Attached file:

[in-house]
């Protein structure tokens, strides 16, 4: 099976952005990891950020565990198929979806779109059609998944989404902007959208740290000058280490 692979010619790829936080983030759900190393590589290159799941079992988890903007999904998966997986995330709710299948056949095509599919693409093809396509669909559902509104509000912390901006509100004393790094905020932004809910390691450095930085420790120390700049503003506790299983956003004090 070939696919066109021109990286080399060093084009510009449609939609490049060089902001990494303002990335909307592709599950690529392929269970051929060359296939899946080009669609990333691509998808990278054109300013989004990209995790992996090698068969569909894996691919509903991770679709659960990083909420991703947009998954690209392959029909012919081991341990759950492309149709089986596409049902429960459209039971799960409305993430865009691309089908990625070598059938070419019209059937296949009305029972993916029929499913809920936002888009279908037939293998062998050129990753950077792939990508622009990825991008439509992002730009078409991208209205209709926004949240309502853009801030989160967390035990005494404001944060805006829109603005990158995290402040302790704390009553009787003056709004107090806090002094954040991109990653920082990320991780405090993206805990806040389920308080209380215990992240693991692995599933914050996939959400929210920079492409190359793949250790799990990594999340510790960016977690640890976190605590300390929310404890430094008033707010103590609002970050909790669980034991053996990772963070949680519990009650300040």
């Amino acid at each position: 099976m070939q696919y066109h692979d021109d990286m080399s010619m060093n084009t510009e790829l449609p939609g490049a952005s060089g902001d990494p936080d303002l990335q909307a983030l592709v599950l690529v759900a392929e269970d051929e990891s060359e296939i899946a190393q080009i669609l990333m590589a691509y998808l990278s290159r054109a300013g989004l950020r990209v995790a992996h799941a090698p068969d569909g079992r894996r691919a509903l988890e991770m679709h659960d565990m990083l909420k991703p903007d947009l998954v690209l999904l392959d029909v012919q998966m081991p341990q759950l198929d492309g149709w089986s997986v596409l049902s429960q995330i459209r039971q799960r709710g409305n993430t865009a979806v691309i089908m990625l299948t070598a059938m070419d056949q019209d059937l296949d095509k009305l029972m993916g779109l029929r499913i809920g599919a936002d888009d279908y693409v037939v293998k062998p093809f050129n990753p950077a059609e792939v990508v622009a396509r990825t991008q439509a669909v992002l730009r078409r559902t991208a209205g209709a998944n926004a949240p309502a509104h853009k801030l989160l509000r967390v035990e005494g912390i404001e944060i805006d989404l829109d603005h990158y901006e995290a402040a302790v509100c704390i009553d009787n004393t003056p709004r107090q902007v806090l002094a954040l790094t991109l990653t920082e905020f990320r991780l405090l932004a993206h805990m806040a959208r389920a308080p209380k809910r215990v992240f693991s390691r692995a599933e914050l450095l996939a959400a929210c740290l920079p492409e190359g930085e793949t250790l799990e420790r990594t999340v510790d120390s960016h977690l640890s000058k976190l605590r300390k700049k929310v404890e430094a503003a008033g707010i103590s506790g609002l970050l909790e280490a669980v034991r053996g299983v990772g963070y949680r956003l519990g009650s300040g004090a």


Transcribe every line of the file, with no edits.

[in-house]
């Protein structure tokens, strides 16, 4: 099976952005990891950020565990198929979806779109059609998944989404902007959208740290000058280490 692979010619790829936080983030759900190393590589290159799941079992988890903007999904998966997986995330709710299948056949095509599919693409093809396509669909559902509104509000912390901006509100004393790094905020932004809910390691450095930085420790120390700049503003506790299983956003004090 070939696919066109021109990286080399060093084009510009449609939609490049060089902001990494303002990335909307592709599950690529392929269970051929060359296939899946080009669609990333691509998808990278054109300013989004990209995790992996090698068969569909894996691919509903991770679709659960990083909420991703947009998954690209392959029909012919081991341990759950492309149709089986596409049902429960459209039971799960409305993430865009691309089908990625070598059938070419019209059937296949009305029972993916029929499913809920936002888009279908037939293998062998050129990753950077792939990508622009990825991008439509992002730009078409991208209205209709926004949240309502853009801030989160967390035990005494404001944060805006829109603005990158995290402040302790704390009553009787003056709004107090806090002094954040991109990653920082990320991780405090993206805990806040389920308080209380215990992240693991692995599933914050996939959400929210920079492409190359793949250790799990990594999340510790960016977690640890976190605590300390929310404890430094008033707010103590609002970050909790669980034991053996990772963070949680519990009650300040």
């Amino acid at each position: 099976m070939q696919y066109h692979d021109d990286m080399s010619m060093n084009t510009e790829l449609p939609g490049a952005s060089g902001d990494p936080d303002l990335q909307a983030l592709v599950l690529v759900a392929e269970d051929e990891s060359e296939i899946a190393q080009i669609l990333m590589a691509y998808l990278s290159r054109a300013g989004l950020r990209v995790a992996h799941a090698p068969d569909g079992r894996r691919a509903l988890e991770m679709h659960d565990m990083l909420k991703p903007d947009l998954v690209l999904l392959d029909v012919q998966m081991p341990q759950l198929d492309g149709w089986s997986v596409l049902s429960q995330i459209r039971q799960r709710g409305n993430t865009a979806v691309i089908m990625l299948t070598a059938m070419d056949q019209d059937l296949d095509k009305l029972m993916g779109l029929r499913i809920g599919a936002d888009d279908y693409v037939v293998k062998p093809f050129n990753p950077a059609e792939v990508v622009a396509r990825t991008q439509a669909v992002l730009r078409r559902t991208a209205g209709a998944n926004a949240p309502a509104h853009k801030l989160l509000r967390v035990e005494g912390i404001e944060i805006d989404l829109d603005h990158y901006e995290a402040a302790v509100c704390i009553d009787n004393t003056p709004r107090q902007v806090l002094a954040l790094t991109l990653t920082e905020f990320r991780l405090l932004a993206h805990m806040a959208r389920a308080p209380k809910r215990v992240f693991s390691r692995a599933e914050l450095l996939a959400a929210c740290l920079p492409e190359g930085e793949t250790l799990e420790r990594t999340v510790d120390s960016h977690l640890s000058k976190l605590r300390k700049k929310v404890e430094a503003a008033g707010i103590s506790g609002l970050l909790e280490a669980v034991r053996g299983v990772g963070y949680r956003l519990g009650s300040g004090a």